There is no bargaining with God for His blessings nor for His mercy.  The Lord desires mercy and not sacrifice, a contrite and penitent heart He will not despise.  His will is to be merciful to sinners.  When Jesus overturns the tables of our theology of Glory, He overturns all of our efforts to save ourselves, to justify ourselves for God in Heaven. He overturns all of our attempts to exchange ourselves for salvation.  But “what can a man give in exchange for His soul.” (Matt. 16:26)  Than answer is nothing.  For “we know a person is not justified by works of the Law.” (Galatians 2:16)  That means you are not justified by works of the law.  You are not saved by your deeds done or not done.  This is upsetting because human nature, fallen as it is, always wants something to do other than repent and confess.


Destroy this Temple!

The Lamb roars in the temple as Jesus preaches like Moses.  But Jesus is not another Moses.  He’s not working His proper work.  That’s what makes this work in our text so strange. That’s what makes the Jews and us so uncomfortable.  Jesus is working the work of the Law. Jesus is speaking with the voice of Moses.  Why? Because “through the Law comes knowledge of sin.” (Romans 3:20).  And no person will be justified by the Law.  If no person is justified by the Law then how is anyone saved?  Salvation comes through the destruction of the temple.  The sign Jesus gives, is no ordinary sign, but it’s a sign that accomplishes what it signifies.  The destruction of the temple is the end of the Law.  The end of the Law is accomplished in the body of God.  And so the Lamb who roars like a lion in the temple courts will soon be the Lion who silently submits to its shearers and is humiliated before the nations, before angels and demons alike, even humiliated in front of His Father.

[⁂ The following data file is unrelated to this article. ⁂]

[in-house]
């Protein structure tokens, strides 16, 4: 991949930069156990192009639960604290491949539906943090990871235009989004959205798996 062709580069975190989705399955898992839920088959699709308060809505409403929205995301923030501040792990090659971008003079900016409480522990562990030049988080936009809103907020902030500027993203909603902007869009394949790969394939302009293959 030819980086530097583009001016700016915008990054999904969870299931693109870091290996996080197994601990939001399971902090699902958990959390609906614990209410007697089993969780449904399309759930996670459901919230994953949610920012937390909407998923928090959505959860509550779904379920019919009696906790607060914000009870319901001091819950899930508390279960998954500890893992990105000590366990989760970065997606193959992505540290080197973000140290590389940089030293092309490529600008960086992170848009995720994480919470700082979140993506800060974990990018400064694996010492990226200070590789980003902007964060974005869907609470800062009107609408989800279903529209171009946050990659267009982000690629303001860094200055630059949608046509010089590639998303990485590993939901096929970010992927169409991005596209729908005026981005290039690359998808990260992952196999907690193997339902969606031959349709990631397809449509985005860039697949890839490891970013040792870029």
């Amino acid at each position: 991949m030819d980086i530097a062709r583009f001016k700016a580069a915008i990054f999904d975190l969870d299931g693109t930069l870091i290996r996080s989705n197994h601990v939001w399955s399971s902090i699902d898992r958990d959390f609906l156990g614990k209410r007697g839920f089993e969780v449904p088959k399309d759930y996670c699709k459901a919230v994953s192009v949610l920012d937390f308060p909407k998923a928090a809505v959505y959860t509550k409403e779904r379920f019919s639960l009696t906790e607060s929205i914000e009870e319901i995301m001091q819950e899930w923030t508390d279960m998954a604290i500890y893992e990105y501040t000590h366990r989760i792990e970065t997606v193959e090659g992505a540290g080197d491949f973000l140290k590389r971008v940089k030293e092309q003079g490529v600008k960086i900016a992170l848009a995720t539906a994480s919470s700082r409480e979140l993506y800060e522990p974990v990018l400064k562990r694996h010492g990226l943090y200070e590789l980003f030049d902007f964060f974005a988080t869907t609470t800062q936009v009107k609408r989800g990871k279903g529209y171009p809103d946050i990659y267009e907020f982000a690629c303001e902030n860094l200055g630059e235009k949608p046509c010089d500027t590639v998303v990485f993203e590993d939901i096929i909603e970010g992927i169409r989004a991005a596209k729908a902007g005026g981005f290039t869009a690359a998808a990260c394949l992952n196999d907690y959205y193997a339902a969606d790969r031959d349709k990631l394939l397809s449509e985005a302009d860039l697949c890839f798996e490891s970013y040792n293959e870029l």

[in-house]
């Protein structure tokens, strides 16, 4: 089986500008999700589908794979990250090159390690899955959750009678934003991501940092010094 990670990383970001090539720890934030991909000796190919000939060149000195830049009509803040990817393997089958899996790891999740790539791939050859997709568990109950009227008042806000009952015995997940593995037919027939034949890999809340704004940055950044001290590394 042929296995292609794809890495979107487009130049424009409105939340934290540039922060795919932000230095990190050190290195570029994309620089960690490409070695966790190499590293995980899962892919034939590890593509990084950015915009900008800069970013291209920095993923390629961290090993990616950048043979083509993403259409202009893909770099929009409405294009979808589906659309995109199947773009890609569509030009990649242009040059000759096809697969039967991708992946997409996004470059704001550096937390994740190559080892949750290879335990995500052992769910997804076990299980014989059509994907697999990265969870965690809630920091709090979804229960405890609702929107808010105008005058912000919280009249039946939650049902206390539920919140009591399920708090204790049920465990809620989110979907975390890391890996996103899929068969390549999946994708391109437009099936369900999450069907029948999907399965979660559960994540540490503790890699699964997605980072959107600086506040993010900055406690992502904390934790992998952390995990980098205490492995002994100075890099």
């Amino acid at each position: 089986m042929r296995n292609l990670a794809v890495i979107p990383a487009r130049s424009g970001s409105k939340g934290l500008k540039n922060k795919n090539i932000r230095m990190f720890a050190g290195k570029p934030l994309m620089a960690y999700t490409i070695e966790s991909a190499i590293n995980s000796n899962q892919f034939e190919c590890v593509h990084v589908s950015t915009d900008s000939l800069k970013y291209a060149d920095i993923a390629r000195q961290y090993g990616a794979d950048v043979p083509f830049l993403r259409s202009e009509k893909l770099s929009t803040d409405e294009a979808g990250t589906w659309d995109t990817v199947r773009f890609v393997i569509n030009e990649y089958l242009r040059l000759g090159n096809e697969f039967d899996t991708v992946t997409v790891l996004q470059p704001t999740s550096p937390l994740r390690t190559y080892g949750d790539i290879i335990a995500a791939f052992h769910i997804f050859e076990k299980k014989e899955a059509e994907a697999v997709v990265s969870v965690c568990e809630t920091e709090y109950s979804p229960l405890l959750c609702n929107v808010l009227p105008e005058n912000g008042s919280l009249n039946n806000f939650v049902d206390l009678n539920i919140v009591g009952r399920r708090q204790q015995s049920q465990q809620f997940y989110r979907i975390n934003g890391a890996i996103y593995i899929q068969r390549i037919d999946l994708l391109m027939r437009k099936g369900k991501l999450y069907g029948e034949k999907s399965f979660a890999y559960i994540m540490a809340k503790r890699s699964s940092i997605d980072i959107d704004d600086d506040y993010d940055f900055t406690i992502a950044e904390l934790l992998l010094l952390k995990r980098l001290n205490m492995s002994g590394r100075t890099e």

The temple is the body of Jesus.  And the body of Jesus brings down the Law.  Standing before Pilate, humiliated before the Sanhedrin, Jesus offers no words.  He answers no questions, speaks no words of defense.  Rather, He accepts all guilt,  of all people, of all time.  He who knew no sin stands before the Law itself as the chief offender because He stands there for you.

The Lion is silent like a lamb.

Though He could roar with great might and call down 12 legions of angels, He does not.

Though He could strip the cedars of Lebanon bare with His voice, He does not.

Though He should deny us, He does not.  “He remains faithful.  For He cannot deny Himself.” (2 Timothy 2:12)

And so, Judah’s Lion goes silently like a Lamb.  God’s Lamb takes away the sin of the world.  Jesus death is the end of the Law.  For the Law rages against humanity, accusing, condemning, damning.  But when the Law sunk its teeth in the flesh of Jesus, the Law lost its strength.  “For the sting of death is sin and the power  of sin is the Law.” (1 Cor. 15:56).  When Jesus died He killed sin in His body, your sin and my sin.  He overturned the tables of our fallen religion of works and He offered the Father Himself in our place.  Jesus is the exchange given for a man’s soul.  Jesus’ life, Jesus’ blood, and  Jesus’ body are the lone offerings received by the Father.  For these are pure, and holy, without spot, stain or blemish.  These do not see decay.  No moth or rust can destroy the work Jesus has accomplished through His death and three day resurrection.